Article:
Change electoral system to ensure minority representation, say groups

Tawfik Ismail, a founding member of ‘third force’ Maju, says parties like Umno, MCA and MIC no longer represent the same idealism they did decades ago.

PETALING JAYA: Some analysts and politicians have called for a mix of different electoral systems that could help voters get better representation in Parliament and state assemblies.

Lamenting how the present first-past-the-post (FPTP) system allows for the power to be concentrated with the leader of the winning party, they propose introducing a mixed-member proportional (MMP) electoral system.

Penang Institute senior analyst Yeong Pey Jung said the MMP system practised in New Zealand and Germany allows for a proportional system as voters have two votes – a party votes to represent voters in Parliament and an electorate vote to choose an MP.

Parties with a bigger share of the party vote also get more seats in Parliament.

Yeong Pey Jung

She said many minority groups ranging from women, Orang Asli and others do not get representation due to the present FPTP system where voters cast their vote for a candidate of their choice, and the candidate who receives the most votes wins.

She was speaking at a forum organised by Bersih 2.0 on “Does a Third Political Force Stand A Chance under The First-Past-The-Post Election System?”.

Yeong said women’s participation in politics is low as it is still culturally entrenched to choose a male over a female.

But with the MMP system, this would be rectified as the people get to vote for the candidate representing them.

Bersih 2.0 chairperson Thomas Fann, who was moderating the forum, said if Malaysia retains the FPTP electoral system, smaller groups and minorities will continue to face problems in being represented in Parliament.

Thomas Fann

He said there have been calls to retain the FPTP system at the state assembly level and instead use the MMP system at the parliamentary level so that youths, women, socialist and other movements stand a chance to be represented.

Lawyer Lim Wei Jiet, who is working with former youth and sports minister Syed Saddiq Syed Abdul Rahman to set up a youth-based party, said youths need to be heard.

“The 15- to 39-year olds are more than 40% of the population but 80% of politicians are above 60.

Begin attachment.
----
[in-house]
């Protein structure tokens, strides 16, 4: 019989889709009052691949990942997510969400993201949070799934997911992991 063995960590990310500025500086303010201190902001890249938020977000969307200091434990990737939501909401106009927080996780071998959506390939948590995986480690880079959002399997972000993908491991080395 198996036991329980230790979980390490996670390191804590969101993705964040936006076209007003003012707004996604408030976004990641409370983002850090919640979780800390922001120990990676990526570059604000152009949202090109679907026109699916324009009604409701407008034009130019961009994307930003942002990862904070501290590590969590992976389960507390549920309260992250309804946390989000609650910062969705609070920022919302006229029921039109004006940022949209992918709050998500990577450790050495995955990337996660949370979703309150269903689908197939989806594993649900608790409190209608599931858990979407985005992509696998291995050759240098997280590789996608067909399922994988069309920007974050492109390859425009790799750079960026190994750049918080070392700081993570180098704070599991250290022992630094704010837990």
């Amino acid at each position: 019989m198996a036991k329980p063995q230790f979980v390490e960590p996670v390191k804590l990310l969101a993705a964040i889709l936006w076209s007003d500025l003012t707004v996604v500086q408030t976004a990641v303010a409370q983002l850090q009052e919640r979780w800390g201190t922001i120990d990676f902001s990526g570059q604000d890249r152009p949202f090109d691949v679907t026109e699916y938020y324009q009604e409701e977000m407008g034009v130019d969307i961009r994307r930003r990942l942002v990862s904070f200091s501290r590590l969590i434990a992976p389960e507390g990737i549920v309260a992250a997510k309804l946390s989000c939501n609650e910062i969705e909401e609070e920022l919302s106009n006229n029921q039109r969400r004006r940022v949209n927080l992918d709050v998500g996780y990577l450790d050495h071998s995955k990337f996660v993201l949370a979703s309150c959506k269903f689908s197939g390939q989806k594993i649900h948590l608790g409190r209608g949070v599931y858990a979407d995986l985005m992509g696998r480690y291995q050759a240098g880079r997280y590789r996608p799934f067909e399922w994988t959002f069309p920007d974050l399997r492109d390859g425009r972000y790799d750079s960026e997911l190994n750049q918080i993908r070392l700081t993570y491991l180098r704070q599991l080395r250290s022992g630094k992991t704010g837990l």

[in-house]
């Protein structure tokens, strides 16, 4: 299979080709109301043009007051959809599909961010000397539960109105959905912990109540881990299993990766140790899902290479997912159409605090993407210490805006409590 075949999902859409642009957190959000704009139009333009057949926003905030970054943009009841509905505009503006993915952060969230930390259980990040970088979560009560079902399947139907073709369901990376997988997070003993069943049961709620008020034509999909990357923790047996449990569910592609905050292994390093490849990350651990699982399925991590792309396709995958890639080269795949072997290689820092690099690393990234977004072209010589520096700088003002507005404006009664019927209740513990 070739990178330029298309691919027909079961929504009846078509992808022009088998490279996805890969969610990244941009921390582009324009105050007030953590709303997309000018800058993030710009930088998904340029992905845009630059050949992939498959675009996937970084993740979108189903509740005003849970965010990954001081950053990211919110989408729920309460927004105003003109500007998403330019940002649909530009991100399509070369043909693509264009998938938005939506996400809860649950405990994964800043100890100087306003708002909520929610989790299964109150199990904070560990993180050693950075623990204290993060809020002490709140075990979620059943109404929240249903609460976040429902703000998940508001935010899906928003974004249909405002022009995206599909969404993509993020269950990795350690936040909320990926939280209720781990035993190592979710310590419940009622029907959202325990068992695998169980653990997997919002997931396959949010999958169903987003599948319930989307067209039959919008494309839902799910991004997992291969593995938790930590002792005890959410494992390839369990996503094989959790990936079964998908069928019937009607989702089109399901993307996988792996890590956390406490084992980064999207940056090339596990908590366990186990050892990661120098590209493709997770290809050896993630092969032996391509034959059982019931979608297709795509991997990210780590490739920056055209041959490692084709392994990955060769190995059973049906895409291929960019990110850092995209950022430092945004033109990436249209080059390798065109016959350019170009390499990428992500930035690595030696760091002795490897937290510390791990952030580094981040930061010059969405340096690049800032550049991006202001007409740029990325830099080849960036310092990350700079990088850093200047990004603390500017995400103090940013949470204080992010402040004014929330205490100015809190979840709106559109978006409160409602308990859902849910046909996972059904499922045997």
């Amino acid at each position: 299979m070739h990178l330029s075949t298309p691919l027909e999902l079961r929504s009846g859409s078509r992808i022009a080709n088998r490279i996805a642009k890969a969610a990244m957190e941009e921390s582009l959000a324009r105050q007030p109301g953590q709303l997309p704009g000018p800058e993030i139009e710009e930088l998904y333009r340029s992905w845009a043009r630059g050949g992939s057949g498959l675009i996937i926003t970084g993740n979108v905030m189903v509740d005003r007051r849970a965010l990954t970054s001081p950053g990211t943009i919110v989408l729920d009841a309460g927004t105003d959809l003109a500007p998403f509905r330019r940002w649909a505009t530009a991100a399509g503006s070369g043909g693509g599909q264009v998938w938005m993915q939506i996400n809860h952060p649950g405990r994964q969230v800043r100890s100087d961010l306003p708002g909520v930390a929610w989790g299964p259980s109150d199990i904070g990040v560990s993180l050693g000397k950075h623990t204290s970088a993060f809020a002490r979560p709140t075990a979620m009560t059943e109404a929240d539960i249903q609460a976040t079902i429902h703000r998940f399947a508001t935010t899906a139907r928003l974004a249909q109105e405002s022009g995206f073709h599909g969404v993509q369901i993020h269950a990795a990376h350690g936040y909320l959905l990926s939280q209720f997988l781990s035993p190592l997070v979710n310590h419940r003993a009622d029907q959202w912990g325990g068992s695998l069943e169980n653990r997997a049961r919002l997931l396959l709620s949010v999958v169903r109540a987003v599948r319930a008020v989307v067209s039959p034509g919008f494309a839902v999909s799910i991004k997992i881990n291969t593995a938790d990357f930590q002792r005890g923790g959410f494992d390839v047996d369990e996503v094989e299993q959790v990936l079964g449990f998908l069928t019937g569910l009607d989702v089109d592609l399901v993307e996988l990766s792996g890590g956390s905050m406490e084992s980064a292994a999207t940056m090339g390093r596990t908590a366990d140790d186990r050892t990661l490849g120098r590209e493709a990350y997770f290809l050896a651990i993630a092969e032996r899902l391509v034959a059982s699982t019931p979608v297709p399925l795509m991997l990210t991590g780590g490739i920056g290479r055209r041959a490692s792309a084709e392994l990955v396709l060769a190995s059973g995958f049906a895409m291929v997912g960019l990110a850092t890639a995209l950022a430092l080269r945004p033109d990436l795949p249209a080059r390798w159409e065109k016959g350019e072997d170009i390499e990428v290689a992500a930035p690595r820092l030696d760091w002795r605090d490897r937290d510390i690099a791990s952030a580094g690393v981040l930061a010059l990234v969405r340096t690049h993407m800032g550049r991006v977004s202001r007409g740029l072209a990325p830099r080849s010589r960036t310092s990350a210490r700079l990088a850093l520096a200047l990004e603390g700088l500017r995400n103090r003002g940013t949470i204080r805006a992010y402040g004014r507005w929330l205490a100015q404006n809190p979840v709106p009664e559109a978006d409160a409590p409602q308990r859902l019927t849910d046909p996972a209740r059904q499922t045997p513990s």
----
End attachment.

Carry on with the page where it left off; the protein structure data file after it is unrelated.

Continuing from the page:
“Is that a representation of Malaysia? No. If there is no representation, the voices of youths will not be heard,” Lim said.

Tawfik Ismail, who is with Malaysian Action for Justice and Unity (Maju), said a lot of people are fed up with politicians especially after the sudden change in government in February.

Lim Wei Jiet

The former Umno MP said a change is needed because after 60 years of BN rule, Malaysia had lost its moral compass with Umno, MCA and MIC no longer representing the same idealism it represented decades ago.

“Maju is hoping to put forward 15 to 20 independent candidates to contest in GE15 and we are in the midst of drawing up a stringent checklist to ensure the candidates are healthy, and of integrity,” he said of the grouping which is popularly being referred to as a “third force” in Malaysian politics.

S Arulchelvan of Parti Sosialis Malaysia (PSM) said PSM had also suggested a mix of MMP and FPTP to allow more representation from minority groups in Parliament.

S Arulchelvan

“Big political parties have the backing of big corporations and this makes it even more difficult for smaller parties and political movements to win,” he said.

Arulchelvam added that after Covid-19, the people are more concerned about better health services and putting food on the table, besides employment and housing issues.

“Voters will have a chance to choose based on real issues, instead of race and religion,” he said, adding that the MMP system allows for a mix of representation from different groups in Parliament.